Graves, LuciaTranslatorsecondary authorsome editionsconfirmed
Härkönen, TarjaTranslatorsecondary authorsome editionsconfirmed
Partanen, AnuTranslatorsecondary authorsome editionsconfirmed
Rivela, FranciscoNarratorsecondary authorsome editionsconfirmed
Schwaar, PeterTranslatorsecondary authorsome editionsconfirmed
You must log in to edit Common Knowledge data.
For more help see the Common Knowledge help page.
Canonical title
Original title
Alternative titles
Original publication date
Important places
Important events
Related movies
Awards and honors
For MariCarmen, «a nation of two»
First words
A writer never forgets the first time he accepted a few coins or a word of praise in exchange for a story.
It is part of our nature to survive. Faith is an instinctive response to aspects of existence that we cannot explain by any other means, be it the moral void we perceive in the universe, the certainty of death, the mystery of the origin of things, the meanings of our lives, or the absence of meaning. These are the basic and extremely simple aspects of existence, but our limitations prevent us from responding in an unequivocal way and for that reason we generate an emotional response, as a defense mechanism. It's pure biology.
An intellectual is usually someone who isn't exactly distinguished by his intellect. He claims that label to compensate for his inadequacies. It's as old as that saying: Tell me what you boast of and I'll tell you what you lack. Our daily bread. The incompetent always present themselves as experts, the cruel as pious, sinners as devout, usurers as benefactors, the small-minded as the patriots, the arrogant as the humble, the vulgar as elegant, and the feeble-minded as intellectual.
I'm staying here to read. Life's too short.
Silence makes even idiots seem wise for a minute.
Most people, as they grow old, continue to believe in nonsense, usually even greater nonsense. I swim against the tide because I like to annoy.
Last words
(Click to show. Warning: May contain spoilers.)
Disambiguation notice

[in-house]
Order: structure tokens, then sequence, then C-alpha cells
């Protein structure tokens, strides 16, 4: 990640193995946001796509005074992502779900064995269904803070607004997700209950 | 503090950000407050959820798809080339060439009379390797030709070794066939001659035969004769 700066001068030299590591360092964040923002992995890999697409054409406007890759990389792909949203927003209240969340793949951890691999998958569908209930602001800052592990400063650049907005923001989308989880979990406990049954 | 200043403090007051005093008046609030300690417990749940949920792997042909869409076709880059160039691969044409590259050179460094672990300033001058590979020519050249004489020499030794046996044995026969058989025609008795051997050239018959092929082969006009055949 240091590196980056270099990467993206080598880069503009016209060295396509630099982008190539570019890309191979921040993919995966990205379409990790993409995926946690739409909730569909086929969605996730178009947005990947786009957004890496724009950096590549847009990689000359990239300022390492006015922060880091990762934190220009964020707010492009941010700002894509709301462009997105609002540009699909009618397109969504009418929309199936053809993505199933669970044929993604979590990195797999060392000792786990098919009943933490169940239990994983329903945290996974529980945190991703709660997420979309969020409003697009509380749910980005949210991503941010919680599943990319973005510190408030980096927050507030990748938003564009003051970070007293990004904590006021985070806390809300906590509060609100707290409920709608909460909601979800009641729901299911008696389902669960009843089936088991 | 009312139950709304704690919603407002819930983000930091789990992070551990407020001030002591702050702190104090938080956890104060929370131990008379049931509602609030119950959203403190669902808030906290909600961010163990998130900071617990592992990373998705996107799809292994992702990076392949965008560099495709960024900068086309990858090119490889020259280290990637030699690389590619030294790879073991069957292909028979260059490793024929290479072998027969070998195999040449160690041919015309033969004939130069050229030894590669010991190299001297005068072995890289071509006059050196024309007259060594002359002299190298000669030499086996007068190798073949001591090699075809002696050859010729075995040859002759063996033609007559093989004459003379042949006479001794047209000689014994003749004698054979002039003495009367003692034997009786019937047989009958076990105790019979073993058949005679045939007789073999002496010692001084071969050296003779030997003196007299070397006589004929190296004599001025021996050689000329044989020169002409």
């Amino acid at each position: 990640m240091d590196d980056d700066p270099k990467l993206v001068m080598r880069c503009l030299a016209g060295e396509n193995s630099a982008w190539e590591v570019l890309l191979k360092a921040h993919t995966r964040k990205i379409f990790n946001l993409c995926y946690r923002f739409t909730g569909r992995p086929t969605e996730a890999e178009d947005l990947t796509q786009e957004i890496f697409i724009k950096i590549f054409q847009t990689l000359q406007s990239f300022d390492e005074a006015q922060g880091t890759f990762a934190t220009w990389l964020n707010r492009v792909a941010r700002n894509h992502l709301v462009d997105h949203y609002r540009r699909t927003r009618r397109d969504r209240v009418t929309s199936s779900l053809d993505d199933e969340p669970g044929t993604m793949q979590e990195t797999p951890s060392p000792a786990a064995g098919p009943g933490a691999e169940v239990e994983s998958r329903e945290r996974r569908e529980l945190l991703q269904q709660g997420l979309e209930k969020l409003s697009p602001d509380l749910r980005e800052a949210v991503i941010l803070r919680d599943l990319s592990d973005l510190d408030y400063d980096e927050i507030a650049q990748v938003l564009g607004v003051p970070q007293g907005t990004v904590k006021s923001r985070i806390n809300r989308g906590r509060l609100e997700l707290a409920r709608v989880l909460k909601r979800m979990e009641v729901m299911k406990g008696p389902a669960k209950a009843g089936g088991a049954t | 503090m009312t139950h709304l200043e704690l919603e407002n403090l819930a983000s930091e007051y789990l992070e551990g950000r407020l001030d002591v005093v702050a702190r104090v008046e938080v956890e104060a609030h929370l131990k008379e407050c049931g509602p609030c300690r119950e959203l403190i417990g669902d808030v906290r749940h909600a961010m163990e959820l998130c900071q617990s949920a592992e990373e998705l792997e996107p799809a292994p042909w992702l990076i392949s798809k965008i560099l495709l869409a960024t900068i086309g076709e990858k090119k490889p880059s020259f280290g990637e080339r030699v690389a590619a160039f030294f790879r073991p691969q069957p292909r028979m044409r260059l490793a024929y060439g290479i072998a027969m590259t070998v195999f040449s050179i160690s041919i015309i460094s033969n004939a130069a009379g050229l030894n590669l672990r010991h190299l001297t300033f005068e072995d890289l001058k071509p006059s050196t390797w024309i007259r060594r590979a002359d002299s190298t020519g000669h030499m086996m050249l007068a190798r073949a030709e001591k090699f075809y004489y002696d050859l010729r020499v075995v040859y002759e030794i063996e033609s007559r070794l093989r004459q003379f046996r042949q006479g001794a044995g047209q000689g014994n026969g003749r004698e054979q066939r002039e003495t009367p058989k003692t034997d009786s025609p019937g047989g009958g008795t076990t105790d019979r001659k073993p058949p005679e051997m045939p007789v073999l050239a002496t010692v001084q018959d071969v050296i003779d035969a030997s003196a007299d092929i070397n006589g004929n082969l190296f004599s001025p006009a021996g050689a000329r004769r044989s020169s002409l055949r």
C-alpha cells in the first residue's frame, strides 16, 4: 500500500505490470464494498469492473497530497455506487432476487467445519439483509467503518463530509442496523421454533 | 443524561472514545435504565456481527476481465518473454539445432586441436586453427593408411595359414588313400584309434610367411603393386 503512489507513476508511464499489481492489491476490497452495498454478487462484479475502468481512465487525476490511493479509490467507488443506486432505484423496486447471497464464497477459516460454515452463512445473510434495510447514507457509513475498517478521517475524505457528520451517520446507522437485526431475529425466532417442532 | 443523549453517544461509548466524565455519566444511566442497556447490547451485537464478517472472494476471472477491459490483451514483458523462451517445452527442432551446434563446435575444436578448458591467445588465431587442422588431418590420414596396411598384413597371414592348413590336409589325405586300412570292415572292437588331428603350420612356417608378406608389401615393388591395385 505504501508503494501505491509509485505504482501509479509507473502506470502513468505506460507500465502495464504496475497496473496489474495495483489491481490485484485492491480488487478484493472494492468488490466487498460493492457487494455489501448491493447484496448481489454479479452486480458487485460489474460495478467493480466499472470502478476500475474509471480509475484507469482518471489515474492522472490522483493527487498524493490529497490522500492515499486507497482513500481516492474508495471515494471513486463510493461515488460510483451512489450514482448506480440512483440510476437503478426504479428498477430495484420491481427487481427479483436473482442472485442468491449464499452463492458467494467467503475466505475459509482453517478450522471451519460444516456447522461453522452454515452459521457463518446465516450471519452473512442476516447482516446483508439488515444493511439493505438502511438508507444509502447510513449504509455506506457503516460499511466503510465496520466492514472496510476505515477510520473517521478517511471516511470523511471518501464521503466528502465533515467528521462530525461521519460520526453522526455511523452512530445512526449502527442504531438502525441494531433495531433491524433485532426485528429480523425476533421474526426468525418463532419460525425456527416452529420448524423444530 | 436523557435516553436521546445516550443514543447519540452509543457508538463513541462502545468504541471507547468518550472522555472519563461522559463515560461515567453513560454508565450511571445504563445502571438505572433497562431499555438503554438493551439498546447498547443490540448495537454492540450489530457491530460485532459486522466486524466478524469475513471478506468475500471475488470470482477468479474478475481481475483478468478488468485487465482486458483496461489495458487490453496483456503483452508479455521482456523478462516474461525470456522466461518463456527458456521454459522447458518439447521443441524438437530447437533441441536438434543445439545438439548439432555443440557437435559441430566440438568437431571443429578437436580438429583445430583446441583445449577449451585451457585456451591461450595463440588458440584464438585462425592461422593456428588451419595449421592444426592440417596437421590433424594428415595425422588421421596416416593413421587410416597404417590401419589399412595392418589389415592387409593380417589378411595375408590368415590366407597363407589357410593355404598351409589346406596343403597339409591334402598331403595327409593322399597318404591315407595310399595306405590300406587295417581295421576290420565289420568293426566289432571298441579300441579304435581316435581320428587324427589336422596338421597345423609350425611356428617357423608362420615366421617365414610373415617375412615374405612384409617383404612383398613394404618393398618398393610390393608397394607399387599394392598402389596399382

Publisher's editors
Original language
Canonical DDC/MDS
Canonical LCC

References to this work on external resources.

Wikipedia in English (1)

In an abandoned mansion at the heart of Barcelona, a young man, David Martin, makes his living by writing sensationalist novels under a pseudonym. Close to despair, he receives a letter from a reclusive French editor, Andreas Corelli, who makes him the offer of a lifetime--write a book unlike anything that has ever existed--a book with the power to change hearts and minds. In return, he will receive a fortune, and perhaps more. But as David begins the work, he realizes that there is a connection between his haunting book and the shadows that surround his home.

No library descriptions found.

Book description
Na Barcelona turbulenta dos anos 20, um jovem escritor obcecado com um amor impossível recebe de um misterioso editor a proposta para escrever um livro como nunca existiu a troco de uma fortuna e, talvez, muito mais. Com deslumbrante estilo e impecável precisão narrativa, o autor de A Sombra do Vento transporta-nos de novo para a Barcelona do Cemitério dos Livros Esquecidos, para nos oferecer uma aventura de intriga, romance e tragédia, através de um labirinto de segredos onde o fascínio pelos livros, a paixão e a amizade se conjugam num relato magistral.
(Bullhosa books & living)
Haiku summary

LibraryThing Early Reviewers Alum

Carlos Ruiz Zafón's book The Angel's Game was available from LibraryThing Early Reviewers.

Popular covers

Quick Links


Average: (3.69)
0.5 2
1 46
1.5 6
2 152
2.5 56
3 547
3.5 203
4 804
4.5 102
5 417

Is this you?

Become a LibraryThing Author.

Penguin Australia

2 editions of this book were published by Penguin Australia.

Editions: 1921520523, 1921656719


About | Contact | Privacy/Terms | Help/FAQs | Blog | Store | APIs | TinyCat | Legacy Libraries | Early Reviewers | Common Knowledge | 182,958,007 books! | Top bar: Always visible